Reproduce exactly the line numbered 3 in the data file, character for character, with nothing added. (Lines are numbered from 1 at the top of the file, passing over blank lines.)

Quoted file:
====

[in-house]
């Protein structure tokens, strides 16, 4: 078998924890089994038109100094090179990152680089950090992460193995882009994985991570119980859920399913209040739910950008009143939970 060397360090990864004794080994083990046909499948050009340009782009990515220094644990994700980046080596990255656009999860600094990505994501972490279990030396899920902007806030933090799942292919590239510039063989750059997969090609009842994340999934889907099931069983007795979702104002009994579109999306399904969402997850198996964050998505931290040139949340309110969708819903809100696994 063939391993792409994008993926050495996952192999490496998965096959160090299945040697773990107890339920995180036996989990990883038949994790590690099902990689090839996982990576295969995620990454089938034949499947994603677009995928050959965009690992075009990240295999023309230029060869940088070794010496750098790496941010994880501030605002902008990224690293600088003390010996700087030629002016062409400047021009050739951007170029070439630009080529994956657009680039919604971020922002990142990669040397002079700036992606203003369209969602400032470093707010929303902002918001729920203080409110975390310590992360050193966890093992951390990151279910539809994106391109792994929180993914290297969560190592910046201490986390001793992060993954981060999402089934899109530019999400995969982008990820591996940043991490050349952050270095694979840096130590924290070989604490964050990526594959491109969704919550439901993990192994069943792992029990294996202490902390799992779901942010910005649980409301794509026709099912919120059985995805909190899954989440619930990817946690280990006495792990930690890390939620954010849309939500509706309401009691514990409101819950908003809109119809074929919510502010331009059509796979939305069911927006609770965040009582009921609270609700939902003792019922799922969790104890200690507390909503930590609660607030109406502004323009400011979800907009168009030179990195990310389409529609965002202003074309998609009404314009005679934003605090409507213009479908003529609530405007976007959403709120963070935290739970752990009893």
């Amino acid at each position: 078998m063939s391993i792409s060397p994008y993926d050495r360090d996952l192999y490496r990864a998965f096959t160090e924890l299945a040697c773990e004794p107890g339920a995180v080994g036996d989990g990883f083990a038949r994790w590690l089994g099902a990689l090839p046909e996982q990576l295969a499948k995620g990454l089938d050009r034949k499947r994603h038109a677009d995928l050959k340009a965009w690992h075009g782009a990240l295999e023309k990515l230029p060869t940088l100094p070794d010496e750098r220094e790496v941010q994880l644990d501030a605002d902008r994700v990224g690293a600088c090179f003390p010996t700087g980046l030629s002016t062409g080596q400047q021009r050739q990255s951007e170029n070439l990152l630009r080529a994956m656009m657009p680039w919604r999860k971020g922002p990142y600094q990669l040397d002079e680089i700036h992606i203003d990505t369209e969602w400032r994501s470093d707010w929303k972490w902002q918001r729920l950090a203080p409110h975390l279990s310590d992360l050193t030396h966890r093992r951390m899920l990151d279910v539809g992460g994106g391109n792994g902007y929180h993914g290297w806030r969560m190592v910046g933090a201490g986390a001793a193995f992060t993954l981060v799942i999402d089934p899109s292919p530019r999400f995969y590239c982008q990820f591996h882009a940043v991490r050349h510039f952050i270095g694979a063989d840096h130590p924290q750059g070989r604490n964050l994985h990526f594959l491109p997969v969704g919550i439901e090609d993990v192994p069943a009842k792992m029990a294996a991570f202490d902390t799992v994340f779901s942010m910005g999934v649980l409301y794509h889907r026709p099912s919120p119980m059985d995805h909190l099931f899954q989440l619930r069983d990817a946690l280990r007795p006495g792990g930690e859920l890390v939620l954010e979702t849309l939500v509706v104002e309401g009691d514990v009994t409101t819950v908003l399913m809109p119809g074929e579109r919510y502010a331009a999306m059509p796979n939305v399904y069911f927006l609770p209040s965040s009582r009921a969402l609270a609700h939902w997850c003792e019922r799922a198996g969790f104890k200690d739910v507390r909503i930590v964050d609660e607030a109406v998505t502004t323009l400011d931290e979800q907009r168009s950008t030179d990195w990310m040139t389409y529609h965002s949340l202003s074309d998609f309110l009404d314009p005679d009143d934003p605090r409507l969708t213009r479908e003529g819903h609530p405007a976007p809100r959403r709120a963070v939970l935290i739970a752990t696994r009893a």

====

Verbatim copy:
């Amino acid at each position: 078998m063939s391993i792409s060397p994008y993926d050495r360090d996952l192999y490496r990864a998965f096959t160090e924890l299945a040697c773990e004794p107890g339920a995180v080994g036996d989990g990883f083990a038949r994790w590690l089994g099902a990689l090839p046909e996982q990576l295969a499948k995620g990454l089938d050009r034949k499947r994603h038109a677009d995928l050959k340009a965009w690992h075009g782009a990240l295999e023309k990515l230029p060869t940088l100094p070794d010496e750098r220094e790496v941010q994880l644990d501030a605002d902008r994700v990224g690293a600088c090179f003390p010996t700087g980046l030629s002016t062409g080596q400047q021009r050739q990255s951007e170029n070439l990152l630009r080529a994956m656009m657009p680039w919604r999860k971020g922002p990142y600094q990669l040397d002079e680089i700036h992606i203003d990505t369209e969602w400032r994501s470093d707010w929303k972490w902002q918001r729920l950090a203080p409110h975390l279990s310590d992360l050193t030396h966890r093992r951390m899920l990151d279910v539809g992460g994106g391109n792994g902007y929180h993914g290297w806030r969560m190592v910046g933090a201490g986390a001793a193995f992060t993954l981060v799942i999402d089934p899109s292919p530019r999400f995969y590239c982008q990820f591996h882009a940043v991490r050349h510039f952050i270095g694979a063989d840096h130590p924290q750059g070989r604490n964050l994985h990526f594959l491109p997969v969704g919550i439901e090609d993990v192994p069943a009842k792992m029990a294996a991570f202490d902390t799992v994340f779901s942010m910005g999934v649980l409301y794509h889907r026709p099912s919120p119980m059985d995805h909190l099931f899954q989440l619930r069983d990817a946690l280990r007795p006495g792990g930690e859920l890390v939620l954010e979702t849309l939500v509706v104002e309401g009691d514990v009994t409101t819950v908003l399913m809109p119809g074929e579109r919510y502010a331009a999306m059509p796979n939305v399904y069911f927006l609770p209040s965040s009582r009921a969402l609270a609700h939902w997850c003792e019922r799922a198996g969790f104890k200690d739910v507390r909503i930590v964050d609660e607030a109406v998505t502004t323009l400011d931290e979800q907009r168009s950008t030179d990195w990310m040139t389409y529609h965002s949340l202003s074309d998609f309110l009404d314009p005679d009143d934003p605090r409507l969708t213009r479908e003529g819903h609530p405007a976007p809100r959403r709120a963070v939970l935290i739970a752990t696994r009893a």